I made the aesthetic link directly to the function. To do this I came up with the idea of having the protruding mirror section consist of magnified mirror while the mirror in the frame was conventional mirror glass. This in turn segmented the functional elements of the design in an aesthetical way. I imagined this mirror to be located in a hall way or traditionally a bathroom.
While researching this project I had a very hard time trying to find some magnified mirror glass and still to this day I am still hunting, as many companies will only sell this glass in large 2metre by 1metre sizes. So unless I have a large run on these mirrors I am having to revert to normal mirror glass and not lead with the dual functional element of this design. I was at first worried about this as I have wanted the mirror to be dual function from the beginning. But after several comments from people online and local galleries I feel the aesthetical quality of this piece shines through and is still a unique design that people want in their homes.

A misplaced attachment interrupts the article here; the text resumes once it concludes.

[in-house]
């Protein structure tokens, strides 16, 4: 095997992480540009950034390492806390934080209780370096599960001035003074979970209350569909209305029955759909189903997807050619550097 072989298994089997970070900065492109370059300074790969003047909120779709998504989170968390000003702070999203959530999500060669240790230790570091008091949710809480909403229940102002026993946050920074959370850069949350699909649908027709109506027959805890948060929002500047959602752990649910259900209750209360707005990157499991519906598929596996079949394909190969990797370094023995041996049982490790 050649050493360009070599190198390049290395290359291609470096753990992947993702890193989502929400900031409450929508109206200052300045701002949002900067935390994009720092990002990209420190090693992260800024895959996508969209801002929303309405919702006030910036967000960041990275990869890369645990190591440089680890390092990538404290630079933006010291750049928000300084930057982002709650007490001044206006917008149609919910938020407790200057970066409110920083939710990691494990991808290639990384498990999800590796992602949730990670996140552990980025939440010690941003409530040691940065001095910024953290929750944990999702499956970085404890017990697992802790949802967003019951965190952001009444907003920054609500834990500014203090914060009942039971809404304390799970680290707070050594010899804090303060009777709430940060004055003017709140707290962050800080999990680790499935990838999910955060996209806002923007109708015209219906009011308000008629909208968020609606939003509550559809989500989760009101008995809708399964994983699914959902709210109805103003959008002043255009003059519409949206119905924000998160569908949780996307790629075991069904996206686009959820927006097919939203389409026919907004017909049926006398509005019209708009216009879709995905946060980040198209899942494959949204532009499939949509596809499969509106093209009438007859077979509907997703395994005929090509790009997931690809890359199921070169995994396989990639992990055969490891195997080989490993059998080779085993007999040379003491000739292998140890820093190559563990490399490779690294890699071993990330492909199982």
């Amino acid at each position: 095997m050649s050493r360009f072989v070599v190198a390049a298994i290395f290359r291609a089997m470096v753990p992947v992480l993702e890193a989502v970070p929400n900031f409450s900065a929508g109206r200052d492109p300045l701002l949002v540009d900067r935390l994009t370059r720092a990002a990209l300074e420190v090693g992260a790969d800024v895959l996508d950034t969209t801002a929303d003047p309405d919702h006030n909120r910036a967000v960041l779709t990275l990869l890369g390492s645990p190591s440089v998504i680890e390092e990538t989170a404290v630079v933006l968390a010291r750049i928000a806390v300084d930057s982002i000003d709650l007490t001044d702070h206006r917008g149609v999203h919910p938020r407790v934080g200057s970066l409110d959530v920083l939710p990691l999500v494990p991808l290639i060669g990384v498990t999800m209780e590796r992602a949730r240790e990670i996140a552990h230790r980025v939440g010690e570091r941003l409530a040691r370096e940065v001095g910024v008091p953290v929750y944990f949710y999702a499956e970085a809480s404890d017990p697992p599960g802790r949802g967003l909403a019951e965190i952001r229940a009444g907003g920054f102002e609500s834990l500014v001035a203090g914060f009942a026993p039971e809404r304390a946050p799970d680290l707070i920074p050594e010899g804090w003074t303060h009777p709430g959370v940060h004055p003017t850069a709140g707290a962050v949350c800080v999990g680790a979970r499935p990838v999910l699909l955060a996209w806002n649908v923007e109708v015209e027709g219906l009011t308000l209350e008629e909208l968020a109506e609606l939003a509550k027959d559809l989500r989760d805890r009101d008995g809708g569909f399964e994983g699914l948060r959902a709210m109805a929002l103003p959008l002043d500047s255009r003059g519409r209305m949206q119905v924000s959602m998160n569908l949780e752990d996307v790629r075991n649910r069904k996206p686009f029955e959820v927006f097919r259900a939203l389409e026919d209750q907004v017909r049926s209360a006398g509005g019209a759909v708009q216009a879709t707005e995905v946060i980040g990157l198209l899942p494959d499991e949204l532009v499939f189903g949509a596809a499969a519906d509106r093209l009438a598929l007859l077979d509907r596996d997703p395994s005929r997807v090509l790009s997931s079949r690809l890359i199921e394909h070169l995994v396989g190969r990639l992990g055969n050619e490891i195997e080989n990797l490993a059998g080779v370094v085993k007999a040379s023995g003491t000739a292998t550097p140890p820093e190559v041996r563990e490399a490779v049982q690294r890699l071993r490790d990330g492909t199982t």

I made several prototypes, which played with overall proportions and protruding mirror size before deciding on the final size. The frame work I have made from various hardwoods including beech, chestnut and American white oak (pictured).
There are two variations of this design the other being with the mirror protruding from the bottom rather than the side (see photo) whilst in the prototype stage I played around with the finish of the wood and decided on a traditional wood seal followed by a wax as this gave a nice matt finish which I think matches the contemporary feel of this design. 6mm mirror glass was used not only for strength but I wanted the mirror (which is quite a large part of the design in terms of surface area) to proportional match the thick wooden frame. So this ratio is kept to a minimum.
I have plans to make these mirrors bigger proportionally and maybe not a mirror but a notice board with different stained woods or statement black and white frames.